THE OLIVE FAIRY BOOK - online childrens book

A Collection of Illustrated classic fairy tales for children by Andrew Lang

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the precious thing, and snatching it from the hand of the man she placed it round the neck of the fox. All present held their breath as they watched what was happening ; and what did happen was that his legs grew longer and longer, and his nose grew shorter and shorter. The fox was gone, and in his stead there lay Perarthrites, in a coat of thick white fur.
But though the prince of Lombardy was rejoiced to see his friend and cousin again, his heart still bled for the beautiful lady who had vanished so mysteriously. His face was so troubled that the governor of the island marked it, and asked what was the matter. ' Oh ! help me, if you can,' cried the prince. ' The thought of the sufferings that the enchanted nymph may be undergoing tortures me !'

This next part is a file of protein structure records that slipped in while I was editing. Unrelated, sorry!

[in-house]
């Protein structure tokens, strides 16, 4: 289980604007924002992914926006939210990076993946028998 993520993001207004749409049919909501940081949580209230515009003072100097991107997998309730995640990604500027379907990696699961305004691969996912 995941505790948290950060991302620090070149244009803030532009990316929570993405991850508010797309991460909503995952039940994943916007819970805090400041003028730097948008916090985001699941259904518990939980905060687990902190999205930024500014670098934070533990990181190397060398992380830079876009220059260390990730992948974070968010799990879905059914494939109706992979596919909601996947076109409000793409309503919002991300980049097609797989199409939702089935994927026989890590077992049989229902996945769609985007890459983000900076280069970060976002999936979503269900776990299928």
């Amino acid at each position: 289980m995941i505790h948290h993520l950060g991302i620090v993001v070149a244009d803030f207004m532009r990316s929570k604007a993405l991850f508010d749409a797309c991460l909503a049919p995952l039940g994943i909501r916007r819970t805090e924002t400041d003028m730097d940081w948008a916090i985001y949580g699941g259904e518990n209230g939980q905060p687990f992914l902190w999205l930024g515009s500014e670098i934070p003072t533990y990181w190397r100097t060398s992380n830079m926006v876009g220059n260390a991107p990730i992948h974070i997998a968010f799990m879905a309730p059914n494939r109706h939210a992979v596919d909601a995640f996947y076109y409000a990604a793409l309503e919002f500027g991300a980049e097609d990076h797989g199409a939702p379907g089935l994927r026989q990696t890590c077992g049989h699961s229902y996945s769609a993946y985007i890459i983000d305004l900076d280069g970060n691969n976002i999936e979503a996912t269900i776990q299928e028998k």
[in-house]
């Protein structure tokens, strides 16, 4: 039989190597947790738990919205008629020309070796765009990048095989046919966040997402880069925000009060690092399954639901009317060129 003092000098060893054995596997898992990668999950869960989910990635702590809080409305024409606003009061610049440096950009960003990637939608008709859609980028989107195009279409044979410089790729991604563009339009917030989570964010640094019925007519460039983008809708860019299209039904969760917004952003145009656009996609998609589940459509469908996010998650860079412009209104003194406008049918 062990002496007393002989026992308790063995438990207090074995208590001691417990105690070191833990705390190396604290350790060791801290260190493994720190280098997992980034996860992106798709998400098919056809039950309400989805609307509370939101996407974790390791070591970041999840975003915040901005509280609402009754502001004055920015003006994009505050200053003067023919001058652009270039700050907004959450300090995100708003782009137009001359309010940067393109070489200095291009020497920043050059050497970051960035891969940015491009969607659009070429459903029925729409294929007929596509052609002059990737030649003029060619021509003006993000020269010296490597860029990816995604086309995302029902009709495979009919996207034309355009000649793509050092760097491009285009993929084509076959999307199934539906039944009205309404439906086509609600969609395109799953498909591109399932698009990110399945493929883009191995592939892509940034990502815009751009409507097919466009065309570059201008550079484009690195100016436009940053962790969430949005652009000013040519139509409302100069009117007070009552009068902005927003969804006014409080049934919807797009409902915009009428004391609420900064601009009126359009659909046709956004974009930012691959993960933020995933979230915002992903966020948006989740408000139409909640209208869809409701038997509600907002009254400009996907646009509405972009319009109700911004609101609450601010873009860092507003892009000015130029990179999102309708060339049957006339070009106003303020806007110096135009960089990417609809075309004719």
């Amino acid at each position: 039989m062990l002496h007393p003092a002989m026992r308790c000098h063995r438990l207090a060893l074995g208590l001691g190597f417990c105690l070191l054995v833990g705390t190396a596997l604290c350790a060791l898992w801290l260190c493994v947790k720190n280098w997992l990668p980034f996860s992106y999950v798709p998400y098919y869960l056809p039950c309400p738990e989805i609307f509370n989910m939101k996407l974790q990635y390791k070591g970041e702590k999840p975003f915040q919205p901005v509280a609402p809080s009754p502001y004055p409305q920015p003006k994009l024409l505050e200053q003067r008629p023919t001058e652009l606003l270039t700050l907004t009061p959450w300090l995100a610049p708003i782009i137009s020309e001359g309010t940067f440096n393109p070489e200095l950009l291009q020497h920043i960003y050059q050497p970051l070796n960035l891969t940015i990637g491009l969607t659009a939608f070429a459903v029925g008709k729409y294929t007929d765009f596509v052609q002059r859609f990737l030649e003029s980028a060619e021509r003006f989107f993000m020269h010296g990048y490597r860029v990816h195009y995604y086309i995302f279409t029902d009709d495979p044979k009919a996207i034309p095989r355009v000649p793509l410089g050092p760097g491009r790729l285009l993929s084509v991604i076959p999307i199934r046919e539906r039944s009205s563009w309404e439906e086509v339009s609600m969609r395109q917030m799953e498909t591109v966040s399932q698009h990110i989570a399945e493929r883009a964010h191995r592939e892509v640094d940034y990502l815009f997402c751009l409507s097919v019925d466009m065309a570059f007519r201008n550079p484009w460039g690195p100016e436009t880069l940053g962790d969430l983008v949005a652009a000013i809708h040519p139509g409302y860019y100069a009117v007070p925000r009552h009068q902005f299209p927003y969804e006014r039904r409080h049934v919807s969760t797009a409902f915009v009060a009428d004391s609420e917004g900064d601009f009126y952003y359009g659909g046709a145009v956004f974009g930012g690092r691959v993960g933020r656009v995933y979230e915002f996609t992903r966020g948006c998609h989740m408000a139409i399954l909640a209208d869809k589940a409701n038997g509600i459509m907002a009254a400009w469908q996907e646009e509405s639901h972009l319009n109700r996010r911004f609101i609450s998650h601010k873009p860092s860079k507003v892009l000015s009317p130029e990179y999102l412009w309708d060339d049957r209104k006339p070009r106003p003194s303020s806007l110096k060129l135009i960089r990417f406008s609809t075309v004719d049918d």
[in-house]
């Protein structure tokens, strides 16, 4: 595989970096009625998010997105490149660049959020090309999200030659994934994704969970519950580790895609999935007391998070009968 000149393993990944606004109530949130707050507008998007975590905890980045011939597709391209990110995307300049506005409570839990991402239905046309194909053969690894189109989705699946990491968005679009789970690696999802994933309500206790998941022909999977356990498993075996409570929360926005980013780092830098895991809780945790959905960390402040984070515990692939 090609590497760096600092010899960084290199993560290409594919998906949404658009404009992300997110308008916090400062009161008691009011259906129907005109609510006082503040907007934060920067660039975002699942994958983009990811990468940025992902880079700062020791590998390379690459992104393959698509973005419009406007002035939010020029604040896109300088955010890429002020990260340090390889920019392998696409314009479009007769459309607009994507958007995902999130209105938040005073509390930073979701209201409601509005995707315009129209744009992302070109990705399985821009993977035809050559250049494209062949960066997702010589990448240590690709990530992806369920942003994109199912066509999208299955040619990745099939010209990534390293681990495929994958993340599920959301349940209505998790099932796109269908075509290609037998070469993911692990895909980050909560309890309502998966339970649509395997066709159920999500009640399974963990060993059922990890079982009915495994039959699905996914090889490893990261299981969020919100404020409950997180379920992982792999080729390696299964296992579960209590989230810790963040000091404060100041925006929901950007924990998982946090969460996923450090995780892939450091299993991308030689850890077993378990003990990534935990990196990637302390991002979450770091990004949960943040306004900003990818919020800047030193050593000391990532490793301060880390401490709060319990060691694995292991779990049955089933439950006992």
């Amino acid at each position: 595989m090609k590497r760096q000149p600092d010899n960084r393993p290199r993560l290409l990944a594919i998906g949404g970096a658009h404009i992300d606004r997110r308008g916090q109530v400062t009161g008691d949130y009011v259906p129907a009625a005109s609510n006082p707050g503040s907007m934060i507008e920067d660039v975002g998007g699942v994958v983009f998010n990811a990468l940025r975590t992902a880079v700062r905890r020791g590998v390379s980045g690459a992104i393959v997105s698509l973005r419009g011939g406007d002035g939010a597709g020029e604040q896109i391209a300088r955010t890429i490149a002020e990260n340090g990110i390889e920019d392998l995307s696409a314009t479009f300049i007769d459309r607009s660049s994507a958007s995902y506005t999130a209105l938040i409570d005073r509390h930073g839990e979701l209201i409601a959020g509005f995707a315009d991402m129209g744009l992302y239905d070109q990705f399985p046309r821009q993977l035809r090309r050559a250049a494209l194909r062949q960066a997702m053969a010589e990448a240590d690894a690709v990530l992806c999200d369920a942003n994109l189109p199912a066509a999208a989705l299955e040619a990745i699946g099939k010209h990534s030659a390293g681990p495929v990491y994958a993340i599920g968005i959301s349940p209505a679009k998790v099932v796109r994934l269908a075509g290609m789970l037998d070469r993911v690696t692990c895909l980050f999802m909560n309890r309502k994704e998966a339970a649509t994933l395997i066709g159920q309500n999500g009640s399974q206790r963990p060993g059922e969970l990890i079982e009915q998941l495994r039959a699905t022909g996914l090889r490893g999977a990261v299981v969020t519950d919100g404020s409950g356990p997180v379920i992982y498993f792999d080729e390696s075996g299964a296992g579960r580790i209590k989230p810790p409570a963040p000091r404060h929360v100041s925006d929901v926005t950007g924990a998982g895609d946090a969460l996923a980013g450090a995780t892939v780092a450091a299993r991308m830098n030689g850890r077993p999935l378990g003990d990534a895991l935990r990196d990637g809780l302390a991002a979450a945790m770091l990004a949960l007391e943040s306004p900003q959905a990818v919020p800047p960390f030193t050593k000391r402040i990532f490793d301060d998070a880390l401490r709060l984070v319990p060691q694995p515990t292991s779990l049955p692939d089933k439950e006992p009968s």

' They are far worse than you can imagine,' gravely replied the governor ; ' but if you still possess your comb, you may yet relieve her of them. Ah! that is well,' he continued, as the prince quickly drew the comb from its case. ' Now follow me.'
Not only the prince, but every one else followed ; and the governor led them down a long gallery to a heavy iron door, which flew open at its own accord. But what a sight met the prince's eyes! The lady whom he had last beheld in peerless beauty was sitting in a chair wrapped in flames, which were twisting like hair about her head. Her face was swollen and red; her mouth was open as if gasping for breath. Only her arms and neck were as lovely as ever in their whiteness.
' This is your doing,' said the governor to the prince ; ' you brought her to this when you burnt the crocodile's skin. Now try if, by combing, you can soothe her agony.'
At the first touch of the comb the flames became suddenly extinguished ; at the second, the look of pain vanished from the face, and it shrank into its usual size ; at the third, she rose from the chair, lovelier than she
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